Friday, November 27, 2015

In a great editorial piece in the Wall Street Journal on 27 November , Darcy Olsen author of " The Right to Try", out this month from Harper/ Collins, makes the case for support of right to try legislation now passed by 24 states. This legislation simply says that terminally ill patients have a right to try a promising new drug, even if it is not approved by the FDA , as long as it has passed basic safety tests. I liked the editorial  because we had a working version of right to try in operation, approved by the FDA and the Pharmeceutical industry and  operated by the NCI all the way back in 1976. It was called the Group C program. It was a rough slug fest to get it operational, as the FDA never liked it. But the NCI director has the use of the bully pulpit to defend its programs and cancer patients and I used it.  The FDA never liked being out it bright sunshine so they approved it as part of a master plan submitted by NCI for cancer drug development. But it was never codified by the FDA so they took the first opportunity to drop it in  1987 shortly before my departure as NCI Director  in favor of the treatment IND program . The latter was developed to cover drugs for AIDS patients and has never worked for cancer patients who have been denied free access to promising cancer drugs by the FDA ever since. This is all described in detail in my book "The Death of Cancer ", written with Elizabeth DeVita -Raeburn, in a chapter called " The Francis Kelsey syndrome" also out this month from Ferrar Strauss Giroux.
In the Group C program all cancer drugs in development and supported in any way by the NCI were put into three groups A, B and C. A and B were for drugs in early testing called  phase I and II trials. If a drug showed promise in a minimum of two trials in groups A and B the NCI could move it into group C. Once in group C a drug was available for cancer patients who were not in a clinical trial for compassionate use. The determination of the potential benefit for  cancer patients was made by the patient's doctor at the bedside. He or she only had to be registered at the FDA which required filling out a one page form 1573 only once. The only paper requirements was that the physician needed to report any adverse event to the NCI which in turn reported them to the FDA. Notice that all the important decisions were made by active cancer doctors. The decision to go into group C by NCI doctors; the decision to use the drug, by the patient's Oncologist. The FDA claims, as Olsen points out, that patients can still access drugs through their compassionate use program which is pure and utter nonsense because the paper burden on a doctor is oppressive and unworkable. And there are other notable difference between the present compassionate use program and NCI's group C program. The determination of whether a drug should be made available at all is made by the FDA not the NCI and the determination of whether the drug should be used in an individual patient is made by an FDA bureaucrat thousands of miles away not the patient's doctor who is actually at the bedside. And another factor was added to the authority of the FDA. They had to determine that giving out the drug would not be harmful to NCI's clinical trials program. There is no other way to determine this except to  ask the person running the trials in question who invariably protect their turf by saying it would be. This is a straw man used to suppress access to drugs by cancer patients by organizations that should know better including the NCI . I ran the Clincal trials program in the period from 1976 until 1987 and there was no evidence  that making drugs available to patients, many of whom weren't  even candidates for clinical trials, had any negative effect on NCIs trials. The Pharmeceutical industry by the way liked the program and willingly supplied drugs to NCI at no cost . They felt it was good exposure for their programs.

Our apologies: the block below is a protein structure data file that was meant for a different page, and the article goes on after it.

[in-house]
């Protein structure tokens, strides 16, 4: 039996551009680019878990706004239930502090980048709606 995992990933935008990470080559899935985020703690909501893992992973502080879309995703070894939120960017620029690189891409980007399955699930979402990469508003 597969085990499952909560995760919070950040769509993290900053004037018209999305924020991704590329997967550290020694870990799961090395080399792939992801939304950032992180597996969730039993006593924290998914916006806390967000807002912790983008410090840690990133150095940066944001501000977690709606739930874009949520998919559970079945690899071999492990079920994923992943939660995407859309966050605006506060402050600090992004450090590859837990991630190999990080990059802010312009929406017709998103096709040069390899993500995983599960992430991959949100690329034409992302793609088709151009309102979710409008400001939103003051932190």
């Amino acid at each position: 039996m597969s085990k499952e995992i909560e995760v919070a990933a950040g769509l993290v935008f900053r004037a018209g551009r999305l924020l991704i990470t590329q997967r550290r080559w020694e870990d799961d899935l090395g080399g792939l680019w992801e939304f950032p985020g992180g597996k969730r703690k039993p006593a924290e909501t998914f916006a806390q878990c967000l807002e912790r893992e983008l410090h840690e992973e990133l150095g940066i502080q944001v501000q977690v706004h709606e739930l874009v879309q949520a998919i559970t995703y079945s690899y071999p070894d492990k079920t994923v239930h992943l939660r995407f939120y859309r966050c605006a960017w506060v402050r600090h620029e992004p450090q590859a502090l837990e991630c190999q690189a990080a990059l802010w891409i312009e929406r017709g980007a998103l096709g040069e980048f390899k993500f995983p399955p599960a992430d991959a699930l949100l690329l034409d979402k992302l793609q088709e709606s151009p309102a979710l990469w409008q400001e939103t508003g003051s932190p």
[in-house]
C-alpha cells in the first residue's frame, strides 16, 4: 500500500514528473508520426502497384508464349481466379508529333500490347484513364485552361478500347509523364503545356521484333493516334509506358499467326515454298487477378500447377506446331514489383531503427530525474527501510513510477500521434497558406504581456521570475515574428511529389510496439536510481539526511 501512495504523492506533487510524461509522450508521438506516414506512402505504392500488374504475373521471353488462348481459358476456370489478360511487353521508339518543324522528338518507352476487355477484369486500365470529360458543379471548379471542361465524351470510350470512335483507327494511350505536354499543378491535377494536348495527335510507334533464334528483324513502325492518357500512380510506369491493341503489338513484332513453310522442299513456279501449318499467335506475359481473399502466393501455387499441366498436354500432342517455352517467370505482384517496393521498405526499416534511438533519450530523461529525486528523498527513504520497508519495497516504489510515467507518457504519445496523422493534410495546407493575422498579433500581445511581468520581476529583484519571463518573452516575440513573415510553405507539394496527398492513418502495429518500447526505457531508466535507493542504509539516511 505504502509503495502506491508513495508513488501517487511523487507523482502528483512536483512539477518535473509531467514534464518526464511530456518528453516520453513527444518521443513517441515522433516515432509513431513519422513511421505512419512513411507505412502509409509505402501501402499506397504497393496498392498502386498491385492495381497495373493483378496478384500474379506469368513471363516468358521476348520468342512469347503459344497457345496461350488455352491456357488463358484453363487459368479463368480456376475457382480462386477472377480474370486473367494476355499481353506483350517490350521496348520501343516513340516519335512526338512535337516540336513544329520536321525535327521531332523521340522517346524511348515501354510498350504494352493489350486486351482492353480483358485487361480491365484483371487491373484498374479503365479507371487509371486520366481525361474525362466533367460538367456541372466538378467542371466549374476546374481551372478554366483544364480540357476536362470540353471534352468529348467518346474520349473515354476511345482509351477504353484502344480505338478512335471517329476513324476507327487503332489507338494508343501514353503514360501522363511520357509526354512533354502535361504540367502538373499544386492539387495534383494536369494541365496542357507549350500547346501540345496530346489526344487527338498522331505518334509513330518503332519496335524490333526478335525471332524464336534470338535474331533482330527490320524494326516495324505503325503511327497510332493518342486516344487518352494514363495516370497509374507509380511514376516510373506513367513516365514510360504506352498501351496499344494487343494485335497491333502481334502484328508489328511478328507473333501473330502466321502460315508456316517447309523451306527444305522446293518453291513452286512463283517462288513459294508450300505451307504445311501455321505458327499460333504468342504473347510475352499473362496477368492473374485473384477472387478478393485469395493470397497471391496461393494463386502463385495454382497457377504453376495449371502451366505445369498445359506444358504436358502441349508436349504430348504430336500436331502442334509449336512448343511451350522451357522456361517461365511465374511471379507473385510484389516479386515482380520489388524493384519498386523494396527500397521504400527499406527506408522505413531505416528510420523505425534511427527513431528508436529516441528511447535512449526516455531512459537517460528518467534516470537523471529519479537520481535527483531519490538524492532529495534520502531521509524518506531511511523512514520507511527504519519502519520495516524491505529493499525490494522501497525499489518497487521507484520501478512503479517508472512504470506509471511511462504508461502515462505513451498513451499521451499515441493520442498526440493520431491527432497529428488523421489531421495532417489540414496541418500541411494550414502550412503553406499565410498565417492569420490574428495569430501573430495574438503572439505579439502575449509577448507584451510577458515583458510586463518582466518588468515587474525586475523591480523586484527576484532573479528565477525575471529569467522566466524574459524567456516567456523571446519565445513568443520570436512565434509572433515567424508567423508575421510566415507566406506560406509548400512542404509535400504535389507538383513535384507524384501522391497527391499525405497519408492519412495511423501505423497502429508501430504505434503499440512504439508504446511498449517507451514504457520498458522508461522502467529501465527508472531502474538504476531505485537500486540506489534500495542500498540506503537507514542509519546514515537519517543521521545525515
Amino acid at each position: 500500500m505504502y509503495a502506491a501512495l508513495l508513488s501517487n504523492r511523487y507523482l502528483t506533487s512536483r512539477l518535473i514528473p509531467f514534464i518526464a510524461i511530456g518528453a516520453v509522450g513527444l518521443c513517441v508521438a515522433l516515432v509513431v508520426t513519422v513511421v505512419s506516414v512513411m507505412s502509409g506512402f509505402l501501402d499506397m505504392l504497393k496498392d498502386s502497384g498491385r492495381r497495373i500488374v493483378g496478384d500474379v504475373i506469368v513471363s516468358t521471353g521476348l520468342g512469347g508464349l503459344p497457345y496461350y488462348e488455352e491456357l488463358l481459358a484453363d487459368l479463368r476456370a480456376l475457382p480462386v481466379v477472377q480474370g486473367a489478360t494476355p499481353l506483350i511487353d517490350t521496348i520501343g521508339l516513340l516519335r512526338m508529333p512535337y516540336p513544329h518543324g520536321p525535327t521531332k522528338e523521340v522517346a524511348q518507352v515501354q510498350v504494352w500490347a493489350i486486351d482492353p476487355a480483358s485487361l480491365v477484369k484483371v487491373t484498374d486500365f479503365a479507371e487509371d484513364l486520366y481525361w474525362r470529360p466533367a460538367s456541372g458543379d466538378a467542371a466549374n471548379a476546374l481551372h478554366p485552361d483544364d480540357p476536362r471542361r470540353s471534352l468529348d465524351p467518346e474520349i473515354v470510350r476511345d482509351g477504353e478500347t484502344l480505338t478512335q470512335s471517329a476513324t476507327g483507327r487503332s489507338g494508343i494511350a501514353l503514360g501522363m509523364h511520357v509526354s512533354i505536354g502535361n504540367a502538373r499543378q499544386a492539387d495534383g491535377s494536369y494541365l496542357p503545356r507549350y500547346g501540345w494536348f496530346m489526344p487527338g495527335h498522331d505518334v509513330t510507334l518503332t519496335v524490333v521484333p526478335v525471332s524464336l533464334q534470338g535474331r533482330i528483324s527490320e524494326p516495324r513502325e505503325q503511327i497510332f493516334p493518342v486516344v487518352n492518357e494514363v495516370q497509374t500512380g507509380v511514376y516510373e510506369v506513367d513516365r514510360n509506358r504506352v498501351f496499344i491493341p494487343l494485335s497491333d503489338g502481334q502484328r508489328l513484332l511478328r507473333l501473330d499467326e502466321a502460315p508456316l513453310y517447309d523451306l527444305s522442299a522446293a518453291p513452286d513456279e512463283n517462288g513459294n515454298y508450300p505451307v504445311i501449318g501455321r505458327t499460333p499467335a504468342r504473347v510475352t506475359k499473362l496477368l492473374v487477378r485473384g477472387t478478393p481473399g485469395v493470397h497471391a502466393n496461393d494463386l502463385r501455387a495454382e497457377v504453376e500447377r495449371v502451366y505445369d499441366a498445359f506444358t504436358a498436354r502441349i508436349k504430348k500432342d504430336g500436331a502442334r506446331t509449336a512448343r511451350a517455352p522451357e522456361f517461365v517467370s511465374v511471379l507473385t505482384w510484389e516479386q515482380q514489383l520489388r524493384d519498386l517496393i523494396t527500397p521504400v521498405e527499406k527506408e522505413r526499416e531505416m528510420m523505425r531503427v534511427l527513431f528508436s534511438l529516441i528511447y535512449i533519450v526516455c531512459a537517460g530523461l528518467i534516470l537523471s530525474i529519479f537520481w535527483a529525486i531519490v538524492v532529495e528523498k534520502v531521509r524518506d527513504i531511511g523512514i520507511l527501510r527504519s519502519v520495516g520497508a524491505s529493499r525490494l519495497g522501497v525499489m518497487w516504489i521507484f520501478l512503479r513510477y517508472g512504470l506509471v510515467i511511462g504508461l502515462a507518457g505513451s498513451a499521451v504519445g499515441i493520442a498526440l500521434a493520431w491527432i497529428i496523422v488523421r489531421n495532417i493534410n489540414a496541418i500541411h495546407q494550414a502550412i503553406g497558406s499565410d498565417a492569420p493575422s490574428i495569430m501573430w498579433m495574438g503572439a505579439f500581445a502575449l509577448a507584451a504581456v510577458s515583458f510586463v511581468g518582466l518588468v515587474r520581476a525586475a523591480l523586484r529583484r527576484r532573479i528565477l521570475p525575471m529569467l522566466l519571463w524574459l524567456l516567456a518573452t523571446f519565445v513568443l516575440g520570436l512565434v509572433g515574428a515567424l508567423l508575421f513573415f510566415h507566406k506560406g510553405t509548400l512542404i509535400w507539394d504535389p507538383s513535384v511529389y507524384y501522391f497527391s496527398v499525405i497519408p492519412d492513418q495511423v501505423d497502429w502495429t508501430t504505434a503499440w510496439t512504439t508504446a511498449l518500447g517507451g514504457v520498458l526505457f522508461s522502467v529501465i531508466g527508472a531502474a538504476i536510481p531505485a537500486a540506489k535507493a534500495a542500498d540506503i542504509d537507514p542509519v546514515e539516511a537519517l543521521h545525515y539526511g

The right to try legislation differs in some ways from the group C program. In right to try a drug has to have completed phase I testing for safety. This is not unreasonable but in some circumstances drugs already show great promise in Phase I trials. The most recent example is the agent brentuximab vedotin , the hottest new treatment for advanced Hodgkin's disease , which was already producing complete remissions in heavily pretreated patients in its phase I trial which was published in the prestigious New England journal of Medicine. The oldest example is the drug vincristine which is part of almost all curative programs for childhood leukemia which was clearly active in the earliest of clinical trials. And drug companies are able to recover the cost of drugs in right to try legislation.
Two more points.  The FDA is panicking over loss of control as a consequence of right to try legislation and is promising to speed up their compassionate use program which is really a tacit admission of the failure of he program . Nothing promising has been forthcoming and none is likely.
 The final point is that the NCI which  should be on the bully pulpit urging passage of the legislation has been silent. So have organizations who purport to be the voice of cancer patients like ASCO ( The American Society of Clincal Oncology ) and even the AACR ( American Association for Cancer Research) and the American Cancer Society all in defense of the integrity of clinical trials based on zero evidence. We need an NCI director who will rise to the occasion and  take the lead again and speak up for cancer patients everywhere.

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